The study has importance for Uganda because here is strong local pressure to use traditional reconciliation and forgiveness ceremonies of different ethnic groups to reintegrate the LRA into society rather than have recourse to ICC-style retributive systems.
Ugandan president Yoweri Museveni referred his country's northern civil war to the ICC, following which the ICC's chief prosecutor Luis Moreno-Ocampo issued arrest warrants in July 2005 for the LRA's top five men - its leader Joseph Kony, Vincent Otti, Raska Lukwiya, Okot Odhiambo and Dominic Ongwen. Lukwiya died in combat last year.
The LRA leaders have been indicted on 33 counts of war crimes and crimes against humanity, including abduction, sexual enslavement, mutilation, the killing of civilians and forcibly using children as guerrilla fighters. The LRA rebellion drove more than 1.7 million people into internal refugee camps throughout northern Uganda. Some 100,000 people have died in the conflict.
The German researchers asked the children to give yes/no answers to such statements as "I am going to pay back the persons who harmed me for what they did" or "I am ready to forgive the persons who harmed me".
The former child soldiers with more severe symptoms of post-traumatic stress were significantly less willing to consider reconciliation, and they regarded acts of retaliation as a way to overcome their experiences.
The results indicating a link between post-traumatic stress and attitudes toward reconciliation support the need to promote both physical and psychological care for children affected by war, said Bayer and the other report authors.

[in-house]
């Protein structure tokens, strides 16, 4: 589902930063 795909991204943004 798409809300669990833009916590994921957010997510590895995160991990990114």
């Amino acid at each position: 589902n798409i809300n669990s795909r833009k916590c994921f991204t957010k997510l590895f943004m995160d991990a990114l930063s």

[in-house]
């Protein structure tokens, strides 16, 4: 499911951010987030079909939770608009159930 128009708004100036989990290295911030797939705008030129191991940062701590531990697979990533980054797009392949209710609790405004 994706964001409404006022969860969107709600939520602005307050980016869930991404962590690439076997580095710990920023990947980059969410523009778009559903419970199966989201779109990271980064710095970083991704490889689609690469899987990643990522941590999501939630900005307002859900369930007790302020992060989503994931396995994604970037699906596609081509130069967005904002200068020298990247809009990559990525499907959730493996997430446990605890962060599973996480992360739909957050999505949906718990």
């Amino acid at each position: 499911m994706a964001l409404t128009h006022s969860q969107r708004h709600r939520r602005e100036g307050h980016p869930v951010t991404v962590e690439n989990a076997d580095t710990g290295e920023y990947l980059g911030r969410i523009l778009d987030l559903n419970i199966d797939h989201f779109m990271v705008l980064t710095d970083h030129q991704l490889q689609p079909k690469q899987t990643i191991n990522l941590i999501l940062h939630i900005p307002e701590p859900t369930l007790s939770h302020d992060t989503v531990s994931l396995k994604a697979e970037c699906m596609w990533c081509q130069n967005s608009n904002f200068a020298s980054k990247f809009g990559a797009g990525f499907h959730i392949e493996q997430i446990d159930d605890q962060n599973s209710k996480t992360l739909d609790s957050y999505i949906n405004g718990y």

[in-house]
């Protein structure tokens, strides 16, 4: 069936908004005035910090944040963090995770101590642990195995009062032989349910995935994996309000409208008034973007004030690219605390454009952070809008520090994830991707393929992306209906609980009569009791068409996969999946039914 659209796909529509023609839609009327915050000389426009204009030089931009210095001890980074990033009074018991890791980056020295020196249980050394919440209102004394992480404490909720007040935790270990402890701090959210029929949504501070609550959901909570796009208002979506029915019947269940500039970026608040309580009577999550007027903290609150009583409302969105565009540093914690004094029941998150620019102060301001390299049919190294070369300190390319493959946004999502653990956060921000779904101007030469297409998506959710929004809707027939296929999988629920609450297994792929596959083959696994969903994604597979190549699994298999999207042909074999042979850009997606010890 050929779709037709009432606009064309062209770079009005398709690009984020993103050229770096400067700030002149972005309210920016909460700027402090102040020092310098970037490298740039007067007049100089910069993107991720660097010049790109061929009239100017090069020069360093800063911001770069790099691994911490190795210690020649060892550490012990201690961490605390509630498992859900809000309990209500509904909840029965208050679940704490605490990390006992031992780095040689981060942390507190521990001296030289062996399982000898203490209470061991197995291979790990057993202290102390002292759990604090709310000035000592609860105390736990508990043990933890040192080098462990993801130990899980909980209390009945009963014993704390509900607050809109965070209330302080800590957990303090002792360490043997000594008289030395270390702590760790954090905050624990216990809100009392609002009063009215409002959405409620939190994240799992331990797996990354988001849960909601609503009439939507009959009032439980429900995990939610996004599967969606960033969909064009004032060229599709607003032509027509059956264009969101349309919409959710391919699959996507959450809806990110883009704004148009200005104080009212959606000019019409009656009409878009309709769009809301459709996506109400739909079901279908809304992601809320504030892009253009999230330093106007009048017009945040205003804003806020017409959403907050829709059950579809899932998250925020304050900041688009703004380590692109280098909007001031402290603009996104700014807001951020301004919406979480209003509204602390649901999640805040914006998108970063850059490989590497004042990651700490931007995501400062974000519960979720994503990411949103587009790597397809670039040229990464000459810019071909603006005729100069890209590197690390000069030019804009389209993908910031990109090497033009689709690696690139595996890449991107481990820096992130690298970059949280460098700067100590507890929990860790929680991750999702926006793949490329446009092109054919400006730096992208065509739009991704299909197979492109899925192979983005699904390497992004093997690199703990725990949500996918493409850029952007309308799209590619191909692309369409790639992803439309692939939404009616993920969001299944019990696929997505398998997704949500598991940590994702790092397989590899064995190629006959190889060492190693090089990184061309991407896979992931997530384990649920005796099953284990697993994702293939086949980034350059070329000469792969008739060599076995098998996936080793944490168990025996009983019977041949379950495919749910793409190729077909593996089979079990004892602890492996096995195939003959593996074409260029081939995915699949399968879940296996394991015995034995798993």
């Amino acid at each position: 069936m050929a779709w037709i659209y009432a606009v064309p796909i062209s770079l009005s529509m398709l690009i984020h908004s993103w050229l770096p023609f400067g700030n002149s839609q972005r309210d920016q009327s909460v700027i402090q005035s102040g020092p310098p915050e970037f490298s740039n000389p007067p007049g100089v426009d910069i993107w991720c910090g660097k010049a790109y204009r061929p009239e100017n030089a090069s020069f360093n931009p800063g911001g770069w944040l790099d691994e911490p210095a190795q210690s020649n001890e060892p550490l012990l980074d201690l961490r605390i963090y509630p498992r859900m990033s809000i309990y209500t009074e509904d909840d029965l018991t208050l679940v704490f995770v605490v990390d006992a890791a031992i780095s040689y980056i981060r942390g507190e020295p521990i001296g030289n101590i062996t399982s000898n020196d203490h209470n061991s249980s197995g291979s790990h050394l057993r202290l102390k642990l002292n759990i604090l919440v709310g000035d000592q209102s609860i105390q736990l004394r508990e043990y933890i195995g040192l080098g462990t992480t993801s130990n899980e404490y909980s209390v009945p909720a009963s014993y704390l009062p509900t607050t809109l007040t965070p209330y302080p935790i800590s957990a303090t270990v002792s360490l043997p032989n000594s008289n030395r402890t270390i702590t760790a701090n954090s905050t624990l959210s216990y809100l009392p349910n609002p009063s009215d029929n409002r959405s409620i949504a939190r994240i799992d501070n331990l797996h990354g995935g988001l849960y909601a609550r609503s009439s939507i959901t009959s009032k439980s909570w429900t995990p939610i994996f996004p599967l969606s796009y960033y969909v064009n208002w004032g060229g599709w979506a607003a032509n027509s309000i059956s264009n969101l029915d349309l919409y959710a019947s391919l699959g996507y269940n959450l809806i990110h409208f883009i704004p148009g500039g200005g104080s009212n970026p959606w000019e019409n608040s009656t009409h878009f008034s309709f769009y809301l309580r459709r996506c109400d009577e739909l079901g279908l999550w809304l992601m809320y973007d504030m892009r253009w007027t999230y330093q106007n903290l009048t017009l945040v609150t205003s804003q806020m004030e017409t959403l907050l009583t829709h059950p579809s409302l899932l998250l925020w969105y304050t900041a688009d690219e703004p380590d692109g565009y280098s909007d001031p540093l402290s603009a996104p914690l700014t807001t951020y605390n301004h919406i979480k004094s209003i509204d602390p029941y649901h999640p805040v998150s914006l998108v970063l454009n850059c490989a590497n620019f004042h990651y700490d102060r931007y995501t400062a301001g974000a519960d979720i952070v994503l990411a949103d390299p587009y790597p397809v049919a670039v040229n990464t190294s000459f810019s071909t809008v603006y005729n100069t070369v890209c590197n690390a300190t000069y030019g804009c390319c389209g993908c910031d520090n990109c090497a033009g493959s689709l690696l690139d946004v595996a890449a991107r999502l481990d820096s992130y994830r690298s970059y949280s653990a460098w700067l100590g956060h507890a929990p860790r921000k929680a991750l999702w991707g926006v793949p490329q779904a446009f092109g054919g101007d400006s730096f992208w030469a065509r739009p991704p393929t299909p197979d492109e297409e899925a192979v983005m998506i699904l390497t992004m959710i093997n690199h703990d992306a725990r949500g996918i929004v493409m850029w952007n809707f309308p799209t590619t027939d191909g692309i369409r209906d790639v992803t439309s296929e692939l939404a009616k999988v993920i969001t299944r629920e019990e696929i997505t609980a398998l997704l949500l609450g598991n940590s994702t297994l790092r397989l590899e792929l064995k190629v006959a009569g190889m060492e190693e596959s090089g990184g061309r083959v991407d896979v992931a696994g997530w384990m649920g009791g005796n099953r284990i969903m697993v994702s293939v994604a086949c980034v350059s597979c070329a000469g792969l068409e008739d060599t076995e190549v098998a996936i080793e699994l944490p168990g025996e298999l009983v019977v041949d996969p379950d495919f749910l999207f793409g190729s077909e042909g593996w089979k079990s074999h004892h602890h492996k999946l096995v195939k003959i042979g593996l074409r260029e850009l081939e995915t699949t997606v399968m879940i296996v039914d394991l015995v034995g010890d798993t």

Another report in the same edition of JAMA, by Judith Bass of Johns Hopkins University in Baltimore, said a controlled trial showed that group psychotherapy among 300 former child soldiers was effective in reducing depression among displaced adolescent girls who were survivors of the northern Uganda war - but the intervention was not effective for adolescent boys.
Bass and her researchers compared group therapy sessions to creative play techniques, which included role playing and artistic expression.
Of the different effects on boys and girls, Bass said, "I'm not sure that's all that inconsistent with what we see when psychotherapies have been used in other places, where the impact is greater among girls who potentially have more ability to sit and talk about their problems and things like that. But in terms of the boys, maybe we need to start looking at what else can be done for the boys. Maybe boys need an added component, and not just talk therapy."
Commenting on the JAMA reports, a northern Uganda childcare support group, Gulu Save the Children Organisations, Gusco, conformed the trend.
Gusco has received since 1994 some 8,000 formerly abducted children who escaped or were rescued from LRA captivity. "We usually do not re-unite these children with their families until we are sure they are ready," said Gusco spokesman Francis Shanty. "But we have been shocked by some cases where children get late reaction of post-traumatic stress disorder which continues the cycle of violence.
"When we identify such children we readmit them at the centre."
Samuel Okiror Egadu is an IWPR reporter in Uganda.